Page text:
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When the Journal of Reproductive Medicine published a study that purported to prove that intercessory prayer can heal people, there were many reasons to be doubtful, regardless of one's religious beliefs.

After a lively and wide-ranging discussion at our Health in the Blogosphere event Monday, some attendees have posted insightful wrap-ups on their blogs. I'll also be posting these on Twitter at #uscblogcon.

Here's a sampling of their thoughts:

Dr. Bruce Flamm, a professor of obstetrics and gynecology at the University of California at Irvine, has been waging a lonely war for nearly a decade. He took the unusual step of accusing fellow scientific researchers of fakery. In 2001, the Journal of Reproductive Medicine published a paper titled, "Does prayer influence the success of in vitro fertilization-embryo transfer?

If you're trying to stay on top of the health reform debate and don't have time to scroll through thousands of Google News hits, here's a handy guide to some leading blogs that do it for you and offer great analysis to boot.

With over 60% of Americans looking to the internet for health information, the question for those of us who care about health is, "how do we increase the chances of people finding good information?" There are a few components to this question. First, what kind of information is available? Second, how is it found? And third, who is producing it, and for what purpose? Here are a few observations which are, unfortunately, not yet supported by data, but may serve as a starting point for future discussion.

Dr. Charles McKay understands the human heart better than most of us.

He has authored or co-authored hundreds of research papers about various aspects of cardiac care. He helped write the joint American College of Cardiology/American Heart Association guidelines for valvular heart disease treatment. Some of his work has been cited more than 1,000 times by other researchers.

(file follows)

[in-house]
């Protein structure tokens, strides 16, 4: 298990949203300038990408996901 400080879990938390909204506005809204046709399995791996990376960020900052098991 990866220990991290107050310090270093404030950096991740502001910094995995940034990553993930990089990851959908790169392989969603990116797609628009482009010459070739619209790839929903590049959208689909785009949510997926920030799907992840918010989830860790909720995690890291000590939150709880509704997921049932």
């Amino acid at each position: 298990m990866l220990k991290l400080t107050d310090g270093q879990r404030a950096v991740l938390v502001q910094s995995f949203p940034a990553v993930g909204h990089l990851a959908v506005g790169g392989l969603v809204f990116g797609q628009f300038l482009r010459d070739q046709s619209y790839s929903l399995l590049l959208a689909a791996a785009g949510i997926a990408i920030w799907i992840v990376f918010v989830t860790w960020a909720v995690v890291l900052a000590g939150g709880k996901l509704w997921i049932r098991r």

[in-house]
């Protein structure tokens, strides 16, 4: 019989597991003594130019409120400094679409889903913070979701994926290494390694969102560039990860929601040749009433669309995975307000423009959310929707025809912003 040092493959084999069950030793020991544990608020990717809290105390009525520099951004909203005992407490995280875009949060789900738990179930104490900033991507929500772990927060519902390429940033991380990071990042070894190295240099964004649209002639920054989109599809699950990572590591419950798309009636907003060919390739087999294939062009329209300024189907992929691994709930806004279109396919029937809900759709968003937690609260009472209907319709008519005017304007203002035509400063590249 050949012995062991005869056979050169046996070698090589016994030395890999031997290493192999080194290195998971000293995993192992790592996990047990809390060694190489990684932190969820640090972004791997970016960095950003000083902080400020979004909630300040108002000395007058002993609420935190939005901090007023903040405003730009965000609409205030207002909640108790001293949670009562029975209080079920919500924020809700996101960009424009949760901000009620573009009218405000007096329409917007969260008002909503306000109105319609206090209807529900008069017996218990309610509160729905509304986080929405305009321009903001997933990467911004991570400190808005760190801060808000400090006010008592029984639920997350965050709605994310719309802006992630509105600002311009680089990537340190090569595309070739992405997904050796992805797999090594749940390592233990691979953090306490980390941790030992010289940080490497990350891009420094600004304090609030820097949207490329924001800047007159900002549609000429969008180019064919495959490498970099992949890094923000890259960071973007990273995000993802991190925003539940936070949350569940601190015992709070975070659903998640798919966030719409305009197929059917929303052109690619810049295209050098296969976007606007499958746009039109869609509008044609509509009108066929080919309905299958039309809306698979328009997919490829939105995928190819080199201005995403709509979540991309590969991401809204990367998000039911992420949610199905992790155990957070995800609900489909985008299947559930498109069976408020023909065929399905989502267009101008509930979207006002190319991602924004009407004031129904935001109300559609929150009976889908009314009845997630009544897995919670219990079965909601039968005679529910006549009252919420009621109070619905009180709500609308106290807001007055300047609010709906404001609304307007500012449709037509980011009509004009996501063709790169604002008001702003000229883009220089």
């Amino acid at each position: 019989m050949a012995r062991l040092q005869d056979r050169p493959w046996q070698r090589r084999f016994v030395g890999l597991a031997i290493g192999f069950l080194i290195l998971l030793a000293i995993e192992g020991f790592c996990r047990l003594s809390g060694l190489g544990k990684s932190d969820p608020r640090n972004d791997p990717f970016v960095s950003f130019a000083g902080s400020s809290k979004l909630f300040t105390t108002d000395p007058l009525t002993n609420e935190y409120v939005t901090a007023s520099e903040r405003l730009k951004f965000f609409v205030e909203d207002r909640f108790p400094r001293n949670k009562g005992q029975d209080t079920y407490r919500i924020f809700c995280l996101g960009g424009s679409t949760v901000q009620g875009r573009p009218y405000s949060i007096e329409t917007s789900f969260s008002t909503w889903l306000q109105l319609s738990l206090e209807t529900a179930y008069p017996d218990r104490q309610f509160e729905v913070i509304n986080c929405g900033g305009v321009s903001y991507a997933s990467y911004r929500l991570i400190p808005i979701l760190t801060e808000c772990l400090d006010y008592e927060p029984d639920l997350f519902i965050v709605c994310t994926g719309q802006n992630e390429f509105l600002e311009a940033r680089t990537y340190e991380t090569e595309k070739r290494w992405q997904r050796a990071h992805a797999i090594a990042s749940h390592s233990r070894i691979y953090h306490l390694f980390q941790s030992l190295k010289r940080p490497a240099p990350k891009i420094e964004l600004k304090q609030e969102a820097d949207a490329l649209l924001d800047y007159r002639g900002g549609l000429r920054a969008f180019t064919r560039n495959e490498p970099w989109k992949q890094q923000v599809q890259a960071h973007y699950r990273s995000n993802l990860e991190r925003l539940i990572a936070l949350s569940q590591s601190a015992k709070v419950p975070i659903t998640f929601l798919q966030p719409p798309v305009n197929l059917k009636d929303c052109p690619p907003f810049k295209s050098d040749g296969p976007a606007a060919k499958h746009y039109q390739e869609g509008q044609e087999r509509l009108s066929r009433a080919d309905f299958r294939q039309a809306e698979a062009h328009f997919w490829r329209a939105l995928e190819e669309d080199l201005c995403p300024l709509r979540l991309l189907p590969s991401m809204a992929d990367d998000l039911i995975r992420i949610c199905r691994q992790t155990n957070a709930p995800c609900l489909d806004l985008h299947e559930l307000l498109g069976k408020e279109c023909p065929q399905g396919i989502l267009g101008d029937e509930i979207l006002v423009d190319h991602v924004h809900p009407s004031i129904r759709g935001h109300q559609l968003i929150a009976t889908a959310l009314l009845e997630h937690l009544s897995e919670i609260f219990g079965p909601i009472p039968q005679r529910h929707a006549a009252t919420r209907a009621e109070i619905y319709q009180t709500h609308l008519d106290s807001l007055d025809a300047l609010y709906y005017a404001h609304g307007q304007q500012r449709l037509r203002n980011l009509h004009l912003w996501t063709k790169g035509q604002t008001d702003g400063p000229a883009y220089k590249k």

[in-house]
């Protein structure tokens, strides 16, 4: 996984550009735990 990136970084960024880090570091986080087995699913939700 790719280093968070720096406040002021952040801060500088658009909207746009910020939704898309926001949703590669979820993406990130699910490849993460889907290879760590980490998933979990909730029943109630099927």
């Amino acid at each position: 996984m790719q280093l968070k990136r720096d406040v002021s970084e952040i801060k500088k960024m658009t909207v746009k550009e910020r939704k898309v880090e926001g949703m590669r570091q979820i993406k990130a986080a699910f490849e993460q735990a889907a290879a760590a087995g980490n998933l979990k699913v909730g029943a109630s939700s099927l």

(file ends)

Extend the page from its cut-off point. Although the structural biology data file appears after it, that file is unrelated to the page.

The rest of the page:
The California Endowment Health Journalism Fellowships wrapped up a thought-provoking and fruitful framing session on the health blogosphere today, with an often- hilarious, back-channel Twitter conversation here.

A dentist drives through the dark alleyways of New Jersey in the dead of winter, visiting morgues where he cuts out bones, slices out tendons and peels off layers of skin from corpses. With coolers packed with human flesh, he then drives to a smoking factory where the body parts are turned into things that are put into other people's bodies, without them ever knowing.

Ever since I’ve had a pain in the neck, I’ve been a pain in the neck.

My pain, which radiates down my neck, across my shoulders, and down my left arm, has been shadowing me for 15 years. Although it was not caused by trauma or accident, I can remember the night it started. I was bathing my 1-year old son. I reached for a red tug boat that he wanted, and a zing of pain shot through me. Now, my 16-year old son’s birthday reminds me of a different anniversary.

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